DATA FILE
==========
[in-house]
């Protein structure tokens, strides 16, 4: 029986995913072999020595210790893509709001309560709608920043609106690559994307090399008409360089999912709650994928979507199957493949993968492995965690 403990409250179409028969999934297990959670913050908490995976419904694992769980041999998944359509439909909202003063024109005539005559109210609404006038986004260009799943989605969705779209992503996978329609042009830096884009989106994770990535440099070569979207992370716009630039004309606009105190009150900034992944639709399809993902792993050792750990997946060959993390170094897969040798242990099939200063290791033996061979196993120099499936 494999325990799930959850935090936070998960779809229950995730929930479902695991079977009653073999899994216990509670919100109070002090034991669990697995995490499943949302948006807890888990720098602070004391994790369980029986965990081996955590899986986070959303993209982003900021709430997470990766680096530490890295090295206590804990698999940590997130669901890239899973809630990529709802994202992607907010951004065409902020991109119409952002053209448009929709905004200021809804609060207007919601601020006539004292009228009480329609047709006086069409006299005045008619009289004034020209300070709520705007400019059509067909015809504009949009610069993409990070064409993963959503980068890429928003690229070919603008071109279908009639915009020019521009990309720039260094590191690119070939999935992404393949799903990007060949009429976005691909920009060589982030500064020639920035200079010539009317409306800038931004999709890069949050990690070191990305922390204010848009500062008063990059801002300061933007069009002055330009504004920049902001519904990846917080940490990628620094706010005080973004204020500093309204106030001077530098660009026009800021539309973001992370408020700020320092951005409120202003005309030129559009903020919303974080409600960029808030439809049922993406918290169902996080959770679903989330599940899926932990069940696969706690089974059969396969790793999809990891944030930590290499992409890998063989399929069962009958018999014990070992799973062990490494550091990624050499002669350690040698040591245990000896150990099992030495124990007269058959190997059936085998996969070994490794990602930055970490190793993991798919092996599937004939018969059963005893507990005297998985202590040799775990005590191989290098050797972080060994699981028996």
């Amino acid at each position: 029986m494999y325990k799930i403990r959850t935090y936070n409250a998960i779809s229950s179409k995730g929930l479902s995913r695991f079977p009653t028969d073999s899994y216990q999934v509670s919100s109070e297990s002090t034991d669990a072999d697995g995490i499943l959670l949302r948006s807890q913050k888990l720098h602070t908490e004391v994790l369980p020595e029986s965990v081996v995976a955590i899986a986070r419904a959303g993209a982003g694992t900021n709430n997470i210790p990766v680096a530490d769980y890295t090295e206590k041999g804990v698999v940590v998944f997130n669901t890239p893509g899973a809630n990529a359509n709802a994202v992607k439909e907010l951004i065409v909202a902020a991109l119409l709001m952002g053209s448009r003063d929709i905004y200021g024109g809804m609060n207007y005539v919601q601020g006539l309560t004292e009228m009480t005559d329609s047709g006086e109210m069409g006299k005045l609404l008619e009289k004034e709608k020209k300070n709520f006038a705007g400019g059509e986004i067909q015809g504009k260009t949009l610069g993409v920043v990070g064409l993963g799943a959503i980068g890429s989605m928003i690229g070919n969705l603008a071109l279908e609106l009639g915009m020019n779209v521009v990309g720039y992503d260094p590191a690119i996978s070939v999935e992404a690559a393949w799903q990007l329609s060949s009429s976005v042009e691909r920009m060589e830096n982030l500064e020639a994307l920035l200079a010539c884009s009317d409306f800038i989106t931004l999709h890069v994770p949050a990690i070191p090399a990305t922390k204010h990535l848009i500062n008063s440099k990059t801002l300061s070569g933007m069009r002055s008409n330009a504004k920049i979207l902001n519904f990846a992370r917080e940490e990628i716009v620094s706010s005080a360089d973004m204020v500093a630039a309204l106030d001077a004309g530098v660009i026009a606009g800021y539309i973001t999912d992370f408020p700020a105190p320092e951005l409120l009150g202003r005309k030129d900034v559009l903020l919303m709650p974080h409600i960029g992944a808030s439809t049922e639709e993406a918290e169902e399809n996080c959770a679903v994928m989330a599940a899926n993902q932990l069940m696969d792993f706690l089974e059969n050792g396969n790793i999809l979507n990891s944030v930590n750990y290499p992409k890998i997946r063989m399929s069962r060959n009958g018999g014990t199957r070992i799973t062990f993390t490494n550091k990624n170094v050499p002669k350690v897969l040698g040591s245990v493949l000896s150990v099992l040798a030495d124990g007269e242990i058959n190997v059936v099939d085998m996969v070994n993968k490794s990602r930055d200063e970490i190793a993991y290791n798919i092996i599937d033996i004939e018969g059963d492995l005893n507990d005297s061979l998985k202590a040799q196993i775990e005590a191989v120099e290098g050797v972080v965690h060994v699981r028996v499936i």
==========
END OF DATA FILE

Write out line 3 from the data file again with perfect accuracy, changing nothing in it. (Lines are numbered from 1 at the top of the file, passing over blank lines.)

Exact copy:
């Amino acid at each position: 029986m494999y325990k799930i403990r959850t935090y936070n409250a998960i779809s229950s179409k995730g929930l479902s995913r695991f079977p009653t028969d073999s899994y216990q999934v509670s919100s109070e297990s002090t034991d669990a072999d697995g995490i499943l959670l949302r948006s807890q913050k888990l720098h602070t908490e004391v994790l369980p020595e029986s965990v081996v995976a955590i899986a986070r419904a959303g993209a982003g694992t900021n709430n997470i210790p990766v680096a530490d769980y890295t090295e206590k041999g804990v698999v940590v998944f997130n669901t890239p893509g899973a809630n990529a359509n709802a994202v992607k439909e907010l951004i065409v909202a902020a991109l119409l709001m952002g053209s448009r003063d929709i905004y200021g024109g809804m609060n207007y005539v919601q601020g006539l309560t004292e009228m009480t005559d329609s047709g006086e109210m069409g006299k005045l609404l008619e009289k004034e709608k020209k300070n709520f006038a705007g400019g059509e986004i067909q015809g504009k260009t949009l610069g993409v920043v990070g064409l993963g799943a959503i980068g890429s989605m928003i690229g070919n969705l603008a071109l279908e609106l009639g915009m020019n779209v521009v990309g720039y992503d260094p590191a690119i996978s070939v999935e992404a690559a393949w799903q990007l329609s060949s009429s976005v042009e691909r920009m060589e830096n982030l500064e020639a994307l920035l200079a010539c884009s009317d409306f800038i989106t931004l999709h890069v994770p949050a990690i070191p090399a990305t922390k204010h990535l848009i500062n008063s440099k990059t801002l300061s070569g933007m069009r002055s008409n330009a504004k920049i979207l902001n519904f990846a992370r917080e940490e990628i716009v620094s706010s005080a360089d973004m204020v500093a630039a309204l106030d001077a004309g530098v660009i026009a606009g800021y539309i973001t999912d992370f408020p700020a105190p320092e951005l409120l009150g202003r005309k030129d900034v559009l903020l919303m709650p974080h409600i960029g992944a808030s439809t049922e639709e993406a918290e169902e399809n996080c959770a679903v994928m989330a599940a899926n993902q932990l069940m696969d792993f706690l089974e059969n050792g396969n790793i999809l979507n990891s944030v930590n750990y290499p992409k890998i997946r063989m399929s069962r060959n009958g018999g014990t199957r070992i799973t062990f993390t490494n550091k990624n170094v050499p002669k350690v897969l040698g040591s245990v493949l000896s150990v099992l040798a030495d124990g007269e242990i058959n190997v059936v099939d085998m996969v070994n993968k490794s990602r930055d200063e970490i190793a993991y290791n798919i092996i599937d033996i004939e018969g059963d492995l005893n507990d005297s061979l998985k202590a040799q196993i775990e005590a191989v120099e290098g050797v972080v965690h060994v699981r028996v499936i």